Saturday, December 5, 2015

SOURCES OF CHRISTIAN TRUTH

It will come as a surprise to many who know me, but I do not think that I know everything. 

I can even be wrong sometimes --- and in fact, I admit that I've been wrong once; I think it was back in 1959 or '60, but it's true --- I was actually wrong. I am very open to changing my opinion on certain matters.

Seriously ( I hope that everyone reading this realizes that most of the paragraph immediately above was my feeble attempt at humor, and was not meant to be taken literally!). the whole "I have The Truth, and if you disagree with me you are wrong...wrong...wrong" idea is so alien to my way of thinking that I can't even address it here. Not adequately, anyway.

What I want to do in this post is to identify the four sources of Christian truth that I recognize. Yes, I fully realize that most of my fellow Christians will say that they recognize only one of these, but I think there are actually four. I have an unfortunate tendency to see any disagreement with my conclusions as an attack on my conclusions, and I'll rush to explain  (1) Why I hold a certain opinion on a certain subject; and (2) why you're in grievous error if you disagree. I wish I could avoid that tendency in this post, but I realize that I don't. Forgive me.

Anyway, the four sources that seem apparent to me are: Holy Scripture; Holy Scripture and Holy Tradition; Scripture, Tradition, and Reason; and Present-day and Continuing Revelation. It will soon become apparent where I come down in all of this.



1. Holy Scripture

Protestants insist that they look to the Bible only as the source for Christian Truth. Actually, what they look to is their interpretation of Biblical passages as their Source.

Even the most literalist of the Protestants will realize that there are contradictions in the translated wording of the Bible, so they have to take some passages as being literally true, while passages (or scientific evidence) which seem to contradict the literal reading of the passage are seen as either symbolic, needing to be interpreted in light of The Truth, or flatly wrong. 


2. Holy Scripture and Holy Tradition

Catholic Christians --- and, by "Catholic," I mean both Roman Catholic and Eastern Orthodox, although the latter would probably bristle at being lumped in with the former --- claim to revere Holy Scripture as paramount, but only insofar as it is interpreted by Holy Tradition. Thus, while they profess to see Holy Scripture as most important, it's actually Holy Tradition that reigns supreme with them.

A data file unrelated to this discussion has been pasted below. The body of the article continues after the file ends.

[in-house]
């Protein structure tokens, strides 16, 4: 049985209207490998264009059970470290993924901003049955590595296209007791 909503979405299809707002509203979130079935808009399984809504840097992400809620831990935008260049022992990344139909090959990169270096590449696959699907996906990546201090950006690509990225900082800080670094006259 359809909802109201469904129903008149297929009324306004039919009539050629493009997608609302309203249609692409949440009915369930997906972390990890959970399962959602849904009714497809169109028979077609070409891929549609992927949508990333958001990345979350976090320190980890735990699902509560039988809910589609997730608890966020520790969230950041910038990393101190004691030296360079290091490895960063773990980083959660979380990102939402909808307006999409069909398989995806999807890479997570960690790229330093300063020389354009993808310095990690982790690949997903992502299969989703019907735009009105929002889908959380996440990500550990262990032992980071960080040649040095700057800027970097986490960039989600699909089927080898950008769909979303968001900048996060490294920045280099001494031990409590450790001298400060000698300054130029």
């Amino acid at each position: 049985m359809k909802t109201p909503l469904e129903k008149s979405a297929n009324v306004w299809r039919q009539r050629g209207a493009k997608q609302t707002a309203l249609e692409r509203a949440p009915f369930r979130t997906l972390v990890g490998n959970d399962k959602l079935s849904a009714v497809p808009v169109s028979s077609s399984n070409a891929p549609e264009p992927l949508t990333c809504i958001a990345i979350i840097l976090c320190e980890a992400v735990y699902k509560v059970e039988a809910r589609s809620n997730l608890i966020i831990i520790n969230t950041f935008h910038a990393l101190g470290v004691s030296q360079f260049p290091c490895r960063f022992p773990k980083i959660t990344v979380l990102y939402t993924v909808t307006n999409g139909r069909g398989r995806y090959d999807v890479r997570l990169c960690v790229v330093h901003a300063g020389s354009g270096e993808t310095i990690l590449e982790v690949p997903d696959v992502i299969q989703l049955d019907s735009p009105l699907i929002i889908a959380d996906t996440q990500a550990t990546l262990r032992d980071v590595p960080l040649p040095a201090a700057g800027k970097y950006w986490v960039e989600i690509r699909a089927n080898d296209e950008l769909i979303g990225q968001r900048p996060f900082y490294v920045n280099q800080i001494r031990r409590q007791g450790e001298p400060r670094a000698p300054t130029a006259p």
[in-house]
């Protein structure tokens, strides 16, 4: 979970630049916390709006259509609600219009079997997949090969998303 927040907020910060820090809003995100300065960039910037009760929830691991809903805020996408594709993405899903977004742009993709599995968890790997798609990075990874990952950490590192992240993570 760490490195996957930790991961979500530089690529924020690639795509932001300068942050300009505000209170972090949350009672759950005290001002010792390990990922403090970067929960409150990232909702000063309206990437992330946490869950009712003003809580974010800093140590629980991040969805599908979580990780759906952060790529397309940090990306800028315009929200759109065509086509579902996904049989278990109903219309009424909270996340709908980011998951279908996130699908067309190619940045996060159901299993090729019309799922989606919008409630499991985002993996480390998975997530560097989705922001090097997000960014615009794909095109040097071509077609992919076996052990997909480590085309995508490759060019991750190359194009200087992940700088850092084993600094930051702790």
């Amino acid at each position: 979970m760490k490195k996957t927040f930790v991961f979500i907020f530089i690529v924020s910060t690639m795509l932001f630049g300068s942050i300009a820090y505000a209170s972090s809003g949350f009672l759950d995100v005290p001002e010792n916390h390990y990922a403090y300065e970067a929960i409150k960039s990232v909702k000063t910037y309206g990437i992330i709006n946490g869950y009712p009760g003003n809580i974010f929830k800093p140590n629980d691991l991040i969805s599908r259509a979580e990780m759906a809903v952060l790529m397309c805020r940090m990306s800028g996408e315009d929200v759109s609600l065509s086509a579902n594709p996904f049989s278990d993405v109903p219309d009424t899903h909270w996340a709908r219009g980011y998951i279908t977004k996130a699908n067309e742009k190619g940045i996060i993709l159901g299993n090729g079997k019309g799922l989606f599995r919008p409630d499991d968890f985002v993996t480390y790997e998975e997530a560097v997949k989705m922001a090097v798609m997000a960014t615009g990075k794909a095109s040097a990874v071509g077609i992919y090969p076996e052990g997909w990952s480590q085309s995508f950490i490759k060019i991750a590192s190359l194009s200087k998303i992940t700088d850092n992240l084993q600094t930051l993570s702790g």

Fundamental doctrines and practices which are nowhere to be found in Holy Scripture --- or, are squeezed out only by the most tortured logic --- are sanctioned, revered and observed by them: The doctrine of the Trinity; and observance of Sunday, not Saturday, as the holiest day of the week, and the celebration of such holidays as Easter and Christmas are just three of the doctrines and  practices established and sanctioned by Holy Tradition, as it interprets Holy Scripture.


3. Holy Scripture, Holy Tradition, and Reason

Anglicans --- including Episcopalians in the U.S. --- have usually taken a somewhat different approach, and one with which I can live, which is one of the main reasons I am an Episcopalian: Added to Scripture and Tradition --- which are both important --- is the element of Reason. Oversimplifying it, if something doesn't seem reasonable to me, I don't have to claim to embrace that idea, even if the Church itself does. As long as I am a layperson, I don't, anyway. 

One of the first pledges or promises one makes upon being ordained in the Episcopal Church is to uphold the discipline and doctrine of the Church. Now, I know that most Episcopal clergypeople would have a problem with some of the examples of "discipline and doctrine" of the Church, but somehow they're able to perform spiritual and linguistic gymnastics and remain clergypeople in the Church. I can't. So, I did not go on into seminary from college, and I didn't become an ordained Episcopal clergyman. As a layperson, I don't have to pretend to believe something that I simply don't believe; as a clergyman, I would have had to do so.


4. The Fourth Way: Present-day and Continuing Revelation

This is the Source that I, personally, embrace. I realize that it is very closely related to the Third Source, but I think it's somewhat different. I do not believe in, worship, or love a God Who stopped speaking to His children 2100 years ago when the last book of the Bible was written. The God in Whom I believe, and Whom I love and worship is a Living God, Who STILL speaks to us, His kids. For instance, what my God's children hadn't heard 2100 years ago was that racism and slavery are wrong.  What He has repeatedly said, and some of His children have heard --- since the Bible was written --- is that racism and slavery are monstrous evils

My God, my Father, is a living God. He has spoken, He speaks, and He will continue to speak to those of us who are open to hear what He's saying.

I'll admit here and now, that what I am coming to believe that God is saying to me is not what I want to hear, so I'm resisting it. This is definitely the first time I've ever faced this reality and expressed it, but...


ANYWAY. I could be wrong. Remember, I've been wrong before, and I'll probably be again. I'm only human.